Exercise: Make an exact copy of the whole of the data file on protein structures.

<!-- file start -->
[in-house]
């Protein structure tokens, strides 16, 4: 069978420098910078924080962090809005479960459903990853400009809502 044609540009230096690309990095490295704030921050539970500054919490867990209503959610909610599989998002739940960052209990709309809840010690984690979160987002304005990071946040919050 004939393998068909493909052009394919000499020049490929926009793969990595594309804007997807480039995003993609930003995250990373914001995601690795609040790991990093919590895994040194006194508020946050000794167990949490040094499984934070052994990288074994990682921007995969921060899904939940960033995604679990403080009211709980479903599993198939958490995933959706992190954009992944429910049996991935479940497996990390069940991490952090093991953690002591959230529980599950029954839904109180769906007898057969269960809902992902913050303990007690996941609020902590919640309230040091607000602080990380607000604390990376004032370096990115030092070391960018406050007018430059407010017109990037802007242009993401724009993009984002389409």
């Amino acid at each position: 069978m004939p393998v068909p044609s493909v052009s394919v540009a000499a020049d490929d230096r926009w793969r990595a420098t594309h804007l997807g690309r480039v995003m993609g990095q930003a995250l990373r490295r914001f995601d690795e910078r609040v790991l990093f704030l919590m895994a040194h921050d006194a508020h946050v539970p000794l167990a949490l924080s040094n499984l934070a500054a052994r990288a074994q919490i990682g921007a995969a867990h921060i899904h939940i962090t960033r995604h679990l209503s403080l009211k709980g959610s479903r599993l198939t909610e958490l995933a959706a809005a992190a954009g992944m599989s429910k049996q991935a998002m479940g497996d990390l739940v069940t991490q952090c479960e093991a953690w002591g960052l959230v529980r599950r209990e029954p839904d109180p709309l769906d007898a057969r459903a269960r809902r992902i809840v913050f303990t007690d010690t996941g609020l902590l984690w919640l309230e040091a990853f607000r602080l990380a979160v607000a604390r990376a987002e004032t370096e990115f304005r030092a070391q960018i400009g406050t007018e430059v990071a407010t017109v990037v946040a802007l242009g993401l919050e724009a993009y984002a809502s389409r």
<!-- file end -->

[in-house]
């Protein structure tokens, strides 16, 4: 069978420098910078924080962090809005479960459903990853400009809502 044609540009230096690309990095490295704030921050539970500054919490867990209503959610909610599989998002739940960052209990709309809840010690984690979160987002304005990071946040919050 004939393998068909493909052009394919000499020049490929926009793969990595594309804007997807480039995003993609930003995250990373914001995601690795609040790991990093919590895994040194006194508020946050000794167990949490040094499984934070052994990288074994990682921007995969921060899904939940960033995604679990403080009211709980479903599993198939958490995933959706992190954009992944429910049996991935479940497996990390069940991490952090093991953690002591959230529980599950029954839904109180769906007898057969269960809902992902913050303990007690996941609020902590919640309230040091607000602080990380607000604390990376004032370096990115030092070391960018406050007018430059407010017109990037802007242009993401724009993009984002389409």
């Amino acid at each position: 069978m004939p393998v068909p044609s493909v052009s394919v540009a000499a020049d490929d230096r926009w793969r990595a420098t594309h804007l997807g690309r480039v995003m993609g990095q930003a995250l990373r490295r914001f995601d690795e910078r609040v790991l990093f704030l919590m895994a040194h921050d006194a508020h946050v539970p000794l167990a949490l924080s040094n499984l934070a500054a052994r990288a074994q919490i990682g921007a995969a867990h921060i899904h939940i962090t960033r995604h679990l209503s403080l009211k709980g959610s479903r599993l198939t909610e958490l995933a959706a809005a992190a954009g992944m599989s429910k049996q991935a998002m479940g497996d990390l739940v069940t991490q952090c479960e093991a953690w002591g960052l959230v529980r599950r209990e029954p839904d109180p709309l769906d007898a057969r459903a269960r809902r992902i809840v913050f303990t007690d010690t996941g609020l902590l984690w919640l309230e040091a990853f607000r602080l990380a979160v607000a604390r990376a987002e004032t370096e990115f304005r030092a070391q960018i400009g406050t007018e430059v990071a407010t017109v990037v946040a802007l242009g993401l919050e724009a993009y984002a809502s389409r």